Increased demand for social work practice placements has resulted in several local authorities and universities looking elsewhere to offer their students the statutory experience they need.
But while undergraduate placements within education have become commonplace, Lewisham Council has taken a more comprehensive approach than most to placing students at primary and secondary schools across its borough. Not only are students linked with learning mentors and school staff, but two practice educators are also employed to carry out assessments and provide practice teaching support.
Akilah Moseley, Lewisham’s practice learning co-ordinator, was responsible for planning the project in partnership with two stakeholder universities, South Bank University and Goldsmiths College.
She says one of the crucial elements to the project’s success has been the delivery of clear and consistent messages to students, school staff and practice educators alike. This is helped by having the latter employed as paid members of staff.
“With freelance workers, sometimes you find people doing their own thing,” Moseley says. “But we had a level of consistency as everyone was getting the same message. This meant the schools were very clear about what they could expect from us.”
The project, piloted this academic year, has so far offered placements to 10 social work students across six schools and extended services.
Moseley took a year to plan the project, during which forum meetings were held at which schools could register their interest. Before the pilot went live, all staff at participating schools were given a two-day training session incorporating a working knowledge of the social work degree, national occupational standards and practice observation.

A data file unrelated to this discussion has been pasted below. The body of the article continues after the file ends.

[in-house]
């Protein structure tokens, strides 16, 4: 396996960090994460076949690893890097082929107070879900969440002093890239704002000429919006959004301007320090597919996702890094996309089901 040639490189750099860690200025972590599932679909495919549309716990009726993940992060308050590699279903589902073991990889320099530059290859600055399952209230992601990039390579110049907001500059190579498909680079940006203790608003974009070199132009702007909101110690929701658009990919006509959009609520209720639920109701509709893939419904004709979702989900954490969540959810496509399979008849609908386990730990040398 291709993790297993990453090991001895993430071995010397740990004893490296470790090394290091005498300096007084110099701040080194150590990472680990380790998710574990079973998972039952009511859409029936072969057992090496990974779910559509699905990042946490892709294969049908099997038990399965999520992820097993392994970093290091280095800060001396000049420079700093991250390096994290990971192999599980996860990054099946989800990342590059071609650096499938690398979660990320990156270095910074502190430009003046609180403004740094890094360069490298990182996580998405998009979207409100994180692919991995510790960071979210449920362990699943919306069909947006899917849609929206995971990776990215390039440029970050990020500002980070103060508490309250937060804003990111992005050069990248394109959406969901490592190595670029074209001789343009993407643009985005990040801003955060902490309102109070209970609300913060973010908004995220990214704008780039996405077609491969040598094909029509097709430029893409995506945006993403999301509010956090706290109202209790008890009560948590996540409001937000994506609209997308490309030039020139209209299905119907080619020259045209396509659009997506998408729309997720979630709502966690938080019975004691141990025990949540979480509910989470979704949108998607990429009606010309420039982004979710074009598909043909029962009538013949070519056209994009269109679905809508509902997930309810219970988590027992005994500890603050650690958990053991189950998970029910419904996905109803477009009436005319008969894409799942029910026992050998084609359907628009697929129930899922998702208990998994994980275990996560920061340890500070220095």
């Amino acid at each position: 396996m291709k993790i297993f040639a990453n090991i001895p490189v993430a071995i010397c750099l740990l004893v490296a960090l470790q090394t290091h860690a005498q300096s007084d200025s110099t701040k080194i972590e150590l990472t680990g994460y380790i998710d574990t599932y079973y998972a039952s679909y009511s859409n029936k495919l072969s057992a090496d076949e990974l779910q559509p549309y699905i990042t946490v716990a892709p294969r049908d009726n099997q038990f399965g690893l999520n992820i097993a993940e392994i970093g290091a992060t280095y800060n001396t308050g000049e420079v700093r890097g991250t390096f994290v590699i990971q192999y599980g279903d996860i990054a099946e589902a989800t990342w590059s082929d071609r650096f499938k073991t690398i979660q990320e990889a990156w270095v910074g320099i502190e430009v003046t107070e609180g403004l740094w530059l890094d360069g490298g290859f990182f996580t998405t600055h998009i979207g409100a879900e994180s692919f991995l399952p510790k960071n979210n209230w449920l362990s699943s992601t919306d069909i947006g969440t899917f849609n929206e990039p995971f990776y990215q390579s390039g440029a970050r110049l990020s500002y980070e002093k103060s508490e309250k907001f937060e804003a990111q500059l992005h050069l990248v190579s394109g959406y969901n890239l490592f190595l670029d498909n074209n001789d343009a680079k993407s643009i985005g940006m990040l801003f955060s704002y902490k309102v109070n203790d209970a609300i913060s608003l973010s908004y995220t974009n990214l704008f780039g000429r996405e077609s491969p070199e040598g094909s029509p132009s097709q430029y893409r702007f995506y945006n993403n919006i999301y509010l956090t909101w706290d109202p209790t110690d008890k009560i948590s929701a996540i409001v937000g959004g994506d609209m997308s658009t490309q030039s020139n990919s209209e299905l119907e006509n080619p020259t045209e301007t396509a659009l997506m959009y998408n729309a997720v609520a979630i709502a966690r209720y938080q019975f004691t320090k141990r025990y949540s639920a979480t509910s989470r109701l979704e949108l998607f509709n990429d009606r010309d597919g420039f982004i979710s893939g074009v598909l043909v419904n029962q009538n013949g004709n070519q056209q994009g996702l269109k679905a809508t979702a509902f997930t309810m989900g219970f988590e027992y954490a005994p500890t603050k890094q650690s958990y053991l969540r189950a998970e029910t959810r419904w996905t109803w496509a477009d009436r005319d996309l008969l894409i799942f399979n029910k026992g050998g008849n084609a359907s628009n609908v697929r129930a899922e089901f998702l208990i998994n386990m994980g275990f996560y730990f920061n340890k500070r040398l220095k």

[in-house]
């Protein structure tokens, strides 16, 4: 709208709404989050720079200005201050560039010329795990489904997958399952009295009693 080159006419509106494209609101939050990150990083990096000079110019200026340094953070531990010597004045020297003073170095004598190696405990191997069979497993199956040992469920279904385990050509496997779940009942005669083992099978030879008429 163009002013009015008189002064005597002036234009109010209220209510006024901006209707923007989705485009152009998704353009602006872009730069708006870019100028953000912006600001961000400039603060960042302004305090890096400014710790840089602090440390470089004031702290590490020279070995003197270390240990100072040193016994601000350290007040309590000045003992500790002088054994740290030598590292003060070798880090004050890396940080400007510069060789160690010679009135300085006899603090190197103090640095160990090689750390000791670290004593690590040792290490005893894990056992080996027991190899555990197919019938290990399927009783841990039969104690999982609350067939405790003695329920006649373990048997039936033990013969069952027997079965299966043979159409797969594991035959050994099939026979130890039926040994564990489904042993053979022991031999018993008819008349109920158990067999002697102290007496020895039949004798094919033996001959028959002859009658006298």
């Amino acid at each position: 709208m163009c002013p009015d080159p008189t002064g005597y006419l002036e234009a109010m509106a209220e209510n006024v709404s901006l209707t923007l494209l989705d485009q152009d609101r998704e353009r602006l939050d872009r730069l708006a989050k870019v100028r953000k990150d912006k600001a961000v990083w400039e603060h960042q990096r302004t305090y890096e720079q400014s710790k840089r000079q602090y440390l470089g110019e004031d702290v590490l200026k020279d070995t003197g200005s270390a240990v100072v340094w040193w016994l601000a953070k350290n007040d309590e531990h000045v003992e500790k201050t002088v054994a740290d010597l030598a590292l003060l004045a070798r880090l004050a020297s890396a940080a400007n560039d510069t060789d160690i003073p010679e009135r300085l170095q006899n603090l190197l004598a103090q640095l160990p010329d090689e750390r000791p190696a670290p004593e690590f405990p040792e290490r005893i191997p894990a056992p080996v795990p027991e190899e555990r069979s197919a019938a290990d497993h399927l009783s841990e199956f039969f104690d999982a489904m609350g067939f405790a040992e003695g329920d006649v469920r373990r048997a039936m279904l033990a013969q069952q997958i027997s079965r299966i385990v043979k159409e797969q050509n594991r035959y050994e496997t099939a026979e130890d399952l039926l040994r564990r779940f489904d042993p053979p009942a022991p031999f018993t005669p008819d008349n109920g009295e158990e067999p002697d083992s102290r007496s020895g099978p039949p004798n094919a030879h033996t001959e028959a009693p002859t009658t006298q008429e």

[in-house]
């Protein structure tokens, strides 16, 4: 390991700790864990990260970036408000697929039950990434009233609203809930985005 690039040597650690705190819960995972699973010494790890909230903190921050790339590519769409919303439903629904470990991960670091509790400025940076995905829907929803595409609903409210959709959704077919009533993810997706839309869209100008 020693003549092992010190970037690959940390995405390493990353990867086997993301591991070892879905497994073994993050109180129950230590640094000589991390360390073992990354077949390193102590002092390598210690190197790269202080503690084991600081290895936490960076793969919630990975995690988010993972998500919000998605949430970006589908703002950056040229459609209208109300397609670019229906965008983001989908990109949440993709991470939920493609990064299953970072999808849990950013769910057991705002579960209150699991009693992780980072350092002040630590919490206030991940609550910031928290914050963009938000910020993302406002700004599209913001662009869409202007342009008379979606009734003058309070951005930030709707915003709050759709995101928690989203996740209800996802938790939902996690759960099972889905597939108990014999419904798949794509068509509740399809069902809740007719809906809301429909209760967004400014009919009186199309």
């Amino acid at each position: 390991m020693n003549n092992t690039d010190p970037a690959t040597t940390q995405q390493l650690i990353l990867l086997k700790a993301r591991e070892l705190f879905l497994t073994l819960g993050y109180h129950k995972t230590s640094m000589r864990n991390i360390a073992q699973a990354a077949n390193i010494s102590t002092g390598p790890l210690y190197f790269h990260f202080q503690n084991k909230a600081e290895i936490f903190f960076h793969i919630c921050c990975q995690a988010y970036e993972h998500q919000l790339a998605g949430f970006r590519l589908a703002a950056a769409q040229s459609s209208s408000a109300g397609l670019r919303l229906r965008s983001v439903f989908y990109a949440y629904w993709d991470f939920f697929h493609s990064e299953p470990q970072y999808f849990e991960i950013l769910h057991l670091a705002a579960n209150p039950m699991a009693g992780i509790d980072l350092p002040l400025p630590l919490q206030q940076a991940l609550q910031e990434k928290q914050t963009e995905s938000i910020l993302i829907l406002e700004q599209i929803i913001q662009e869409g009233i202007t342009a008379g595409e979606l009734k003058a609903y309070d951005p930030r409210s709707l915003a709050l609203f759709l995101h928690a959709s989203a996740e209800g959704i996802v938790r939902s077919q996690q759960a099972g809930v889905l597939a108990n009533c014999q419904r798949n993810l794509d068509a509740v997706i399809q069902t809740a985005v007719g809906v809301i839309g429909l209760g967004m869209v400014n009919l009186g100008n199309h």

“For me, the training we gave the schools was really important,” she says. “The benefit of taking the year out to plan the project was that we didn’t really have any problems. We were lucky – it paid off.”
Despite a number of positive outcomes for the students and schools that took part, Moseley says the main obstacle arose from those students who had been placed in schools on their own. “Being able to carve out a social work identity was really difficult [for them],” she says. “They ideally would have liked to have gone into a school with another social work student. But lots of our primary schools wanted to work with just one student because it was a pilot project.”
For David Allman, a third-year social work student at Goldsmiths College, finding out he had been placed at a large secondary school in Lewisham was daunting.
“I was quite nervous before I went into the school because I knew there wouldn’t be another social worker present,” Allman says. “As well as establishing my own identity, I had to find out what work I could do there.”
According to Allman, the training provided to the school where he was placed helped staff allocate appropriate work to him. He was responsible for working with two young people in care and providing one-to-one sessions as well as off-site support.
He adds that having good supervision helped alleviate his initial anxieties about undertaking a placement at a school. “I had spent a year and a half studying theories, and the notion of putting that into practice was huge. But I saw an external supervisor every two weeks and a school supervisor every week which was really helpful.”
Allman says educational placements cover enough mainstream social work issues to make them beneficial to undergraduates. “Every issue comes through those school gates,” he says. “A social worker is a valuable resource in a school.”
Jill Yates, course director for practice learning social work at South Bank University, provided training for the schools involved in the Lewisham project. Having already been involved at her university in co-ordinating school placements for the past four years, she is adamant that school placements are a “positive way forward”.
“If a placement is linked with a social services team then students will get to experience traditional social work,” Yates says. “Some placements do it better than others – in some schools you get to cover enough mainstream issues but a student in a primary school might have less opportunity.”
As a former social worker and teacher, Yates is aware that professionals are often unclear about the school social work role.
For his part, Allman admits arriving at his placement with certain assumptions about education and being met with preconceptions about social work. “I hadn’t been inside a school since I was 18,” Allman says. “But this increases understanding of what both sides do, which is incredibly useful.”
This article appeared in the 17 January issue under the headline “Back to school”